For information on residents’ parking in Cambridge, see http://amandataylor.focusteam.org/2016/10/28/residents-parking-frequently-asked-questions/.

It’s not just the clocks you need to check on Sunday

clock-705672_960_720

 

The UK reverts to Greenwich Mean Time at 2am on Sunday, October 30 when all clocks are turned back to 1am.

Most electronic devices these days will change the time for you, so you’ve no need to worry – but I want to make sure residents do not miss that extra hour – we all need our beauty sleep!

Evenings will become noticeably darker, with dusk falling as early as 4pm – just as schoolchildren are travelling home and rush hour in Cambridge begins.

If you are one of Cambridge’s many cyclists, don’t forget to check your bike lights are in working order. It’s amazing how the batteries die over the summer months, and you don’t want to get caught out, or worse still, get hurt on the roads.

Another thing to check when changing your clocks is the batteries in your smoke alarm. Working smoke and carbon monoxide alarms can cost lives but early detection of fires saves lives and can reduce damage to house and contents. Smoke alarms provide the best early warning system in the event of a fire by combining smoke detection and alarm sounding in one unit. Statistics show that fewer deaths or serious injuries occur in households where smoke alarms are installed and maintained.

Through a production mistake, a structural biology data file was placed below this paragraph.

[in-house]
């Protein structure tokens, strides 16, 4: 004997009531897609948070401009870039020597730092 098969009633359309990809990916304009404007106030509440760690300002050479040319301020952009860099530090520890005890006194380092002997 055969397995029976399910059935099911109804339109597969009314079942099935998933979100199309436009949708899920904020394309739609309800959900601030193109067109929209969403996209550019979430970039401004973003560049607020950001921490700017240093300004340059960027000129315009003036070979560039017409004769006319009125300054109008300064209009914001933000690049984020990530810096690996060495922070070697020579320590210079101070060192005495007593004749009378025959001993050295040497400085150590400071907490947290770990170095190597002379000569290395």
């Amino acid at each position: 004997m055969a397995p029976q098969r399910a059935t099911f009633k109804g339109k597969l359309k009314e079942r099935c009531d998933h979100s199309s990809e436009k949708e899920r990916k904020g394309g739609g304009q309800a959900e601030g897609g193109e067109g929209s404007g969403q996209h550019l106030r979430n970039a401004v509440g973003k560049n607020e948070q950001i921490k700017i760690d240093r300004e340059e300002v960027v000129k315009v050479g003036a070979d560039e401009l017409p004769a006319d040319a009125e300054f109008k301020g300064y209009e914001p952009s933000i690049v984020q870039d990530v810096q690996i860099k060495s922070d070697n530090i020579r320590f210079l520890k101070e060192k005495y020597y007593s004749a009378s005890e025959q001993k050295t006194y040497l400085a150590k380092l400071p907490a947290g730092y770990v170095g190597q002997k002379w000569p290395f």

For further information on these lifesaving devices go to http://www.fireservice.co.uk/safety/smoke-alarms

 

Why prospective elected mayors should pause after the Cambridge roadblocks fiasco

It appears that Labour/ Conservative proposals to fine drivers using key roads in and out of Cambridge in peak hours may be for the scrap heap, or at least the City Deal chair, Labour councillor Lewis Herbert, has declared them ‘unviable’.